Bil’s rating (out of 5): BBB. / / / /USA/ , . , , , , , , , , , , , , , , , , , , , , , , , , , , , . Screenplay by . Cinematography by . Produced by . Music by . Production Design by . Costume Design by . Film Editing by , .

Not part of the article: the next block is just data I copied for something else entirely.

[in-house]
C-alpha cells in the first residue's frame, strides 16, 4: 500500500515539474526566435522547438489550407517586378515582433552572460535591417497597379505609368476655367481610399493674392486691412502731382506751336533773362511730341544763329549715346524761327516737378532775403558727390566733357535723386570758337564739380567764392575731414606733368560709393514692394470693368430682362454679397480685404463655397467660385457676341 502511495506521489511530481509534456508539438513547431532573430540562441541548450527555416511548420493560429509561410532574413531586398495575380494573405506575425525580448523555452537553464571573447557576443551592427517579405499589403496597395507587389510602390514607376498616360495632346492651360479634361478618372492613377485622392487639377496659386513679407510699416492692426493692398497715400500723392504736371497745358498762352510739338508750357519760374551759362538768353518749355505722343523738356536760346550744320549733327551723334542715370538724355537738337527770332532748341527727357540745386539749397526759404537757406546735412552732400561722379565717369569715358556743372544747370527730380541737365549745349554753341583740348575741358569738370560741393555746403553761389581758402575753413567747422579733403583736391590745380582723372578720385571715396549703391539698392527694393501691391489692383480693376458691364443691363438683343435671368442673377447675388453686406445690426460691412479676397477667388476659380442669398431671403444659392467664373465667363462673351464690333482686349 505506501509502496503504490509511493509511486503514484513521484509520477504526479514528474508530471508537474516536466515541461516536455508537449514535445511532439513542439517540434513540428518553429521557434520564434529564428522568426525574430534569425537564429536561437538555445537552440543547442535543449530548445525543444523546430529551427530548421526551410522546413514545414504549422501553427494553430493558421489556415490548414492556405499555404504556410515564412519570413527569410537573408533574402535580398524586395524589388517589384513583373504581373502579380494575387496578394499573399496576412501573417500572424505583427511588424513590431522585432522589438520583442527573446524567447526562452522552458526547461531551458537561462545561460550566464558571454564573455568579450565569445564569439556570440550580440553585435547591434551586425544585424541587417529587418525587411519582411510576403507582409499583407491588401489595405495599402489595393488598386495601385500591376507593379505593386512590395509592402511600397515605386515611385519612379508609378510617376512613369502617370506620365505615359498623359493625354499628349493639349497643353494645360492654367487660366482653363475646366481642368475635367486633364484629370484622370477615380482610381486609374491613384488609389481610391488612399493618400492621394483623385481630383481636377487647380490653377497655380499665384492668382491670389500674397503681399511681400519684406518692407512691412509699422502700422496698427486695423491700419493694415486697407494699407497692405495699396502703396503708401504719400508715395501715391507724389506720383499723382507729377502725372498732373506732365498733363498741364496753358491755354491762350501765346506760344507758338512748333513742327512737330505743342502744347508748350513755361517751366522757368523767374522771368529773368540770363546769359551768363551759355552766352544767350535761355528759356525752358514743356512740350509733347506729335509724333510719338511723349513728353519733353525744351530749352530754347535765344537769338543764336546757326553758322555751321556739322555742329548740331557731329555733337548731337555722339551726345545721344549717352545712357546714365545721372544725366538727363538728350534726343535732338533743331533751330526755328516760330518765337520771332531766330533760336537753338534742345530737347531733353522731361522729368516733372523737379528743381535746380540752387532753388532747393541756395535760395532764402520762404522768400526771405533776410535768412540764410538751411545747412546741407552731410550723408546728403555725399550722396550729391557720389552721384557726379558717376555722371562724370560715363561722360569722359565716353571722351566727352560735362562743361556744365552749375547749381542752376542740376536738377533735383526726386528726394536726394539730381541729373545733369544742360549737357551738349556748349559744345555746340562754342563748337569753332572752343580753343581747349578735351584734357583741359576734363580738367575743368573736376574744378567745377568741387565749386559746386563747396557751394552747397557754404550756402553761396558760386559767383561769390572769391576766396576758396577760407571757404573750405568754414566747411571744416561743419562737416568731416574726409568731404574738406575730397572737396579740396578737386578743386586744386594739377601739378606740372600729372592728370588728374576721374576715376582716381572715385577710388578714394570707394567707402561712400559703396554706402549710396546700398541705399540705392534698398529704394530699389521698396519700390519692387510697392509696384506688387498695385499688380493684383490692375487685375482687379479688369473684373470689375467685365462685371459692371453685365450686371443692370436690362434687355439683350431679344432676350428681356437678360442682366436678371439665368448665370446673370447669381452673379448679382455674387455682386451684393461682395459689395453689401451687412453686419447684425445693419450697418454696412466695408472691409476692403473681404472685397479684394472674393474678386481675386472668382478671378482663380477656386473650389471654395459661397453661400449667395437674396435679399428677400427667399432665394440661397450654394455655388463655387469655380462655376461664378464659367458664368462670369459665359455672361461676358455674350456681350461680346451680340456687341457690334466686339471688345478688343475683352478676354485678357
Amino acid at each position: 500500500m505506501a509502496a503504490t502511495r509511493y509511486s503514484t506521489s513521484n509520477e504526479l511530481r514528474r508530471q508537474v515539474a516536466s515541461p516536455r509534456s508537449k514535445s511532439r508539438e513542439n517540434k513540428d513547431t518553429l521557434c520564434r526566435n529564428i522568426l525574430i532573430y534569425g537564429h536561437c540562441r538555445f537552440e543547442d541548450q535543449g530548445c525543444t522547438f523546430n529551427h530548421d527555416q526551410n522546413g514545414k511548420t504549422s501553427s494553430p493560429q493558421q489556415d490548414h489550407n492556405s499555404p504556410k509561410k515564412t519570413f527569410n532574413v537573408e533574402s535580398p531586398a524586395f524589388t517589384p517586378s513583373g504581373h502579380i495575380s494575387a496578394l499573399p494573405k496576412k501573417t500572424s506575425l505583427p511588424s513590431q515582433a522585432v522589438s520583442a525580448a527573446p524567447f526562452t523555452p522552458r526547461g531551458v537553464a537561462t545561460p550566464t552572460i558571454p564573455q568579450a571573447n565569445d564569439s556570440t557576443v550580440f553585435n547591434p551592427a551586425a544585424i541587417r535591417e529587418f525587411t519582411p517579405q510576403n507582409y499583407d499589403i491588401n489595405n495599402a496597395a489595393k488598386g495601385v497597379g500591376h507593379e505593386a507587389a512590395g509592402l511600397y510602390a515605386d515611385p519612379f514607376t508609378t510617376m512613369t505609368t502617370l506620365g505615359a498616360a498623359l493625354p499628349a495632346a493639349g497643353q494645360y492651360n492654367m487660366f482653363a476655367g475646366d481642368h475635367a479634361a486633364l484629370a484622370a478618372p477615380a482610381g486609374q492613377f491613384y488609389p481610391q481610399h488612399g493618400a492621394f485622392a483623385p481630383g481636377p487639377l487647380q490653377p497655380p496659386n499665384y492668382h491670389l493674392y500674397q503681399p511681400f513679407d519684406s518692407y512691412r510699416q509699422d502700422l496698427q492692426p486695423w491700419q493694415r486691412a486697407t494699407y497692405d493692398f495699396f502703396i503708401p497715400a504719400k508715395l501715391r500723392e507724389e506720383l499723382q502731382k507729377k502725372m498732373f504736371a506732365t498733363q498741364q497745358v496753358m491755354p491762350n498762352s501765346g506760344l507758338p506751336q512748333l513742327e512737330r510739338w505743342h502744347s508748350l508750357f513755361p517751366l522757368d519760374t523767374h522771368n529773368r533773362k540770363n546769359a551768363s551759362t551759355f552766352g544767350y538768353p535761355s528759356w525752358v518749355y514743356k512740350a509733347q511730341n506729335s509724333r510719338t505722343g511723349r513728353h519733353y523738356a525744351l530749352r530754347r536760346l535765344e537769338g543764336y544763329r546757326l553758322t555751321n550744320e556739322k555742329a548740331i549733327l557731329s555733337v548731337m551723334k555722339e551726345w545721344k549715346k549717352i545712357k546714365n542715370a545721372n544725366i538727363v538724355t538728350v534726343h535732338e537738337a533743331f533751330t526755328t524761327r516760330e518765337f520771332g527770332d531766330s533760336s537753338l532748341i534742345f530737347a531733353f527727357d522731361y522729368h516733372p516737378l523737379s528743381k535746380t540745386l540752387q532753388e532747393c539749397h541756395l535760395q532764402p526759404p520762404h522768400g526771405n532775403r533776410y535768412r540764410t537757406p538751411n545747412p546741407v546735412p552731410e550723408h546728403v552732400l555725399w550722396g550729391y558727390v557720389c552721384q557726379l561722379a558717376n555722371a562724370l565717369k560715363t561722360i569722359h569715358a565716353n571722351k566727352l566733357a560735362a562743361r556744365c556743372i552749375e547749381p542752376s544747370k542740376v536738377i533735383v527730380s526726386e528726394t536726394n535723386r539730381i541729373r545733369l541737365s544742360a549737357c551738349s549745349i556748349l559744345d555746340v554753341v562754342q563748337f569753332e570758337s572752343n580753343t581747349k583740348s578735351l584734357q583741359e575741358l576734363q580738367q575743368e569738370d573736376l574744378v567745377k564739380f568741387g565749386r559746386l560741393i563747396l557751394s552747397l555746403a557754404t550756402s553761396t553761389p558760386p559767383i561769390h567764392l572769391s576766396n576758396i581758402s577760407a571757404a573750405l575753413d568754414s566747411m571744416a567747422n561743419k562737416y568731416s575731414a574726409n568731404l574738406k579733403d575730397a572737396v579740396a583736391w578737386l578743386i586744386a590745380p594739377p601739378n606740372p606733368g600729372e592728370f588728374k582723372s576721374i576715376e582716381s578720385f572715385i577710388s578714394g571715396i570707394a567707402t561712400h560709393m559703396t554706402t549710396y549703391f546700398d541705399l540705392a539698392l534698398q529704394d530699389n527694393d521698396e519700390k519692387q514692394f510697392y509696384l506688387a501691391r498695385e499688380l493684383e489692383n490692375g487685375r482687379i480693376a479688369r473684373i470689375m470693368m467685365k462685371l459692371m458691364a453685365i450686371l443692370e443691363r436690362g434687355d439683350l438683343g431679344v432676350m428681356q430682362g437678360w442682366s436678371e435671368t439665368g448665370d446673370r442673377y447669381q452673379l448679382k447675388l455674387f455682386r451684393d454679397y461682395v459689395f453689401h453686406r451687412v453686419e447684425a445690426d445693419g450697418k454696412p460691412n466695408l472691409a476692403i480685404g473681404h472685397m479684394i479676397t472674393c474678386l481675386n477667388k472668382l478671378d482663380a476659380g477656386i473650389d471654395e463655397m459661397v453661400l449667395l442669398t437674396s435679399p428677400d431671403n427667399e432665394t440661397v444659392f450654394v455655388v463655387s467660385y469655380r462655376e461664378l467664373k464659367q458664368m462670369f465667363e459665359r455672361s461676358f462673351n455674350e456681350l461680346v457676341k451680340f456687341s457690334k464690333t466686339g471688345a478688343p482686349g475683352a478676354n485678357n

A remarkably old man is nearing his death at the age of 118 and the world is preparing to lose the last fully mortal human on planet Earth. He is interviewed about his life and flashes back to significant moments in his childhood, his teen years and maturity (at which point he is played by) but frustrates the journalist questioning him with his inability to keep his story straight: as a child his parents divorced and, in one memory, he chooses to live with his mother and it sets him on a trajectory that sees him married to , in another he stays with his father and has two possible outcomes that see him marrying either or . This thoughtful science-fiction film investigates the pain caused by love and does so in a highly philosophical way, often stopping to have Leto narrate his theories about life, science and chance in ways that eventually make the film feel like a 140-minute exercise in theory and not practice. Intelligently edited so as to never be confusing, Jaco Van Dormael’s film is admirable for its polished construction but, by the end of its long journey, is not exactly rewarding: after all the paths it has led us down, and the poignant revelation in its conclusion, one is left wondering if its characters were worth the effort. Leto’s performance is shallow and his character(s) rarely inspire much sympathy, while Kruger is excellent but has no chemistry with him. The best actors in it, and the ones who generate the most intensity, are and as the main character’s parents, and one often regrets that they are not the film’s main focus (though I suppose that’s also debatable).